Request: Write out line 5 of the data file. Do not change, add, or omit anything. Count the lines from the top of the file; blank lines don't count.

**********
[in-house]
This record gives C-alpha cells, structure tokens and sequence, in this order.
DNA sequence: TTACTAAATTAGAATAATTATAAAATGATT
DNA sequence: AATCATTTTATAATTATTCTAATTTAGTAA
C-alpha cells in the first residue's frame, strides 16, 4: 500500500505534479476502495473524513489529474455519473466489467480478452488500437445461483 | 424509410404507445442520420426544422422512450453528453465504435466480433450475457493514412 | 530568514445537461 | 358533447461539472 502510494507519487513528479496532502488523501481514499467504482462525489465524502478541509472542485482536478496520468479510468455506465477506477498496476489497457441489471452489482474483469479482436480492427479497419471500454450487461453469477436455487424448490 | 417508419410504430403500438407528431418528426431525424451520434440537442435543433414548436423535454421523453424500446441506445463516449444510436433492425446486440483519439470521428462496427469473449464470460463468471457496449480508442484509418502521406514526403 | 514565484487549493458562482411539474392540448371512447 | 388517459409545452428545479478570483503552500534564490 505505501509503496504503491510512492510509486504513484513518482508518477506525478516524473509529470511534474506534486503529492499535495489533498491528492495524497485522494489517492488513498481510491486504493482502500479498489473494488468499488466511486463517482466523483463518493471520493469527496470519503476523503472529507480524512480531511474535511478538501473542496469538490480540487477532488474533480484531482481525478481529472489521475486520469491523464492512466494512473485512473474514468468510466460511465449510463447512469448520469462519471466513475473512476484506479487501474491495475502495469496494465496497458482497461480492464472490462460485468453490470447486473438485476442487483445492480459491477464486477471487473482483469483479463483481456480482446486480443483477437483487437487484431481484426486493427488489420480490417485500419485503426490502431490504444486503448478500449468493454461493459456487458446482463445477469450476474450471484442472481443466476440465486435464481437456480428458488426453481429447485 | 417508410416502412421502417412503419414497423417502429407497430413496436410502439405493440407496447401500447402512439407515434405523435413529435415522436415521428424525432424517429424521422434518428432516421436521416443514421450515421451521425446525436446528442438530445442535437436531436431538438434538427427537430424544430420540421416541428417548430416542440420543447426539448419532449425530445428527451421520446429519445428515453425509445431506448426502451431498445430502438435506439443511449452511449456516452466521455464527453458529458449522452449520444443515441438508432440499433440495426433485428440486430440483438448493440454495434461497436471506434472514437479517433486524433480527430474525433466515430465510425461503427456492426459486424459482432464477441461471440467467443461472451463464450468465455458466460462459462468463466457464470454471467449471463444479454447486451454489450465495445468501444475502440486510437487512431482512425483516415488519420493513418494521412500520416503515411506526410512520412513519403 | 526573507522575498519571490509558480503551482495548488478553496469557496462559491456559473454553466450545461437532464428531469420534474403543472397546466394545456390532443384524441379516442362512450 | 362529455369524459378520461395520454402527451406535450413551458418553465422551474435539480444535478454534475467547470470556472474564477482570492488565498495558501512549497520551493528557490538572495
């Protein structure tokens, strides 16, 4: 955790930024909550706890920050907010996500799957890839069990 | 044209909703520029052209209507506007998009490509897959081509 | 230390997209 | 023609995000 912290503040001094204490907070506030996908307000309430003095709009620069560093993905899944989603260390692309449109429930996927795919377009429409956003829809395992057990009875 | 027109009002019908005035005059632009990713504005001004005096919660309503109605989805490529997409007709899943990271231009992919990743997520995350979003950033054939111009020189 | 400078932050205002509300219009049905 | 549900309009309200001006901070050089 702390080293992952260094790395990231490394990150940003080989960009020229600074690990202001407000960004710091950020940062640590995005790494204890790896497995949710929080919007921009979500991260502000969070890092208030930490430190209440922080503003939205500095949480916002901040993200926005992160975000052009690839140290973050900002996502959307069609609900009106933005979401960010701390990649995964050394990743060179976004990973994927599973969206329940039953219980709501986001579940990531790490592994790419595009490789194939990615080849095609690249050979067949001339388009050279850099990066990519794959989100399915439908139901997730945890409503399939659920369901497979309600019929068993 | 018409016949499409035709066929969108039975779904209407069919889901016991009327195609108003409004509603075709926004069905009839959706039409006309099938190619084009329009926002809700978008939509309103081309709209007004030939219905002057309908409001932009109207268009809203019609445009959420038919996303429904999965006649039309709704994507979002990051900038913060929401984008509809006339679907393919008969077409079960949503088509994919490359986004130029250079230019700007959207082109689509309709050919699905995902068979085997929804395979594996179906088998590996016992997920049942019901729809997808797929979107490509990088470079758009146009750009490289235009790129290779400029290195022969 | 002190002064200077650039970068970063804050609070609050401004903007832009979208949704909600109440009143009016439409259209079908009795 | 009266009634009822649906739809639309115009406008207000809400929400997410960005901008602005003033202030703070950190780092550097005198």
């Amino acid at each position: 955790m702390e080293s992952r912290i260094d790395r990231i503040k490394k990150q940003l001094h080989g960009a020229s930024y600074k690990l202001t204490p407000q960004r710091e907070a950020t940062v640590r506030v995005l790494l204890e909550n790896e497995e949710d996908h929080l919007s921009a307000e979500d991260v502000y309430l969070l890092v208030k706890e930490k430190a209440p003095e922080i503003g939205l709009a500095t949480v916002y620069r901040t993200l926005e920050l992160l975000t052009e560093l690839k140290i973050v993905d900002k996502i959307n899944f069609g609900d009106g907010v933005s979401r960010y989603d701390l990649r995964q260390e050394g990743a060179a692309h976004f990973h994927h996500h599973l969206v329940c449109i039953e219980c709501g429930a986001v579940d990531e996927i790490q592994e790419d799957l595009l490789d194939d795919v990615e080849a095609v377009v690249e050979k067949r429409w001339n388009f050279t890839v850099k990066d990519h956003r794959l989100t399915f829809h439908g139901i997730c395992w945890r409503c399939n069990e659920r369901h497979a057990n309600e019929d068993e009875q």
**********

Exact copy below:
C-alpha cells in the first residue's frame, strides 16, 4: 500500500505534479476502495473524513489529474455519473466489467480478452488500437445461483 | 424509410404507445442520420426544422422512450453528453465504435466480433450475457493514412 | 530568514445537461 | 358533447461539472 502510494507519487513528479496532502488523501481514499467504482462525489465524502478541509472542485482536478496520468479510468455506465477506477498496476489497457441489471452489482474483469479482436480492427479497419471500454450487461453469477436455487424448490 | 417508419410504430403500438407528431418528426431525424451520434440537442435543433414548436423535454421523453424500446441506445463516449444510436433492425446486440483519439470521428462496427469473449464470460463468471457496449480508442484509418502521406514526403 | 514565484487549493458562482411539474392540448371512447 | 388517459409545452428545479478570483503552500534564490 505505501509503496504503491510512492510509486504513484513518482508518477506525478516524473509529470511534474506534486503529492499535495489533498491528492495524497485522494489517492488513498481510491486504493482502500479498489473494488468499488466511486463517482466523483463518493471520493469527496470519503476523503472529507480524512480531511474535511478538501473542496469538490480540487477532488474533480484531482481525478481529472489521475486520469491523464492512466494512473485512473474514468468510466460511465449510463447512469448520469462519471466513475473512476484506479487501474491495475502495469496494465496497458482497461480492464472490462460485468453490470447486473438485476442487483445492480459491477464486477471487473482483469483479463483481456480482446486480443483477437483487437487484431481484426486493427488489420480490417485500419485503426490502431490504444486503448478500449468493454461493459456487458446482463445477469450476474450471484442472481443466476440465486435464481437456480428458488426453481429447485 | 417508410416502412421502417412503419414497423417502429407497430413496436410502439405493440407496447401500447402512439407515434405523435413529435415522436415521428424525432424517429424521422434518428432516421436521416443514421450515421451521425446525436446528442438530445442535437436531436431538438434538427427537430424544430420540421416541428417548430416542440420543447426539448419532449425530445428527451421520446429519445428515453425509445431506448426502451431498445430502438435506439443511449452511449456516452466521455464527453458529458449522452449520444443515441438508432440499433440495426433485428440486430440483438448493440454495434461497436471506434472514437479517433486524433480527430474525433466515430465510425461503427456492426459486424459482432464477441461471440467467443461472451463464450468465455458466460462459462468463466457464470454471467449471463444479454447486451454489450465495445468501444475502440486510437487512431482512425483516415488519420493513418494521412500520416503515411506526410512520412513519403 | 526573507522575498519571490509558480503551482495548488478553496469557496462559491456559473454553466450545461437532464428531469420534474403543472397546466394545456390532443384524441379516442362512450 | 362529455369524459378520461395520454402527451406535450413551458418553465422551474435539480444535478454534475467547470470556472474564477482570492488565498495558501512549497520551493528557490538572495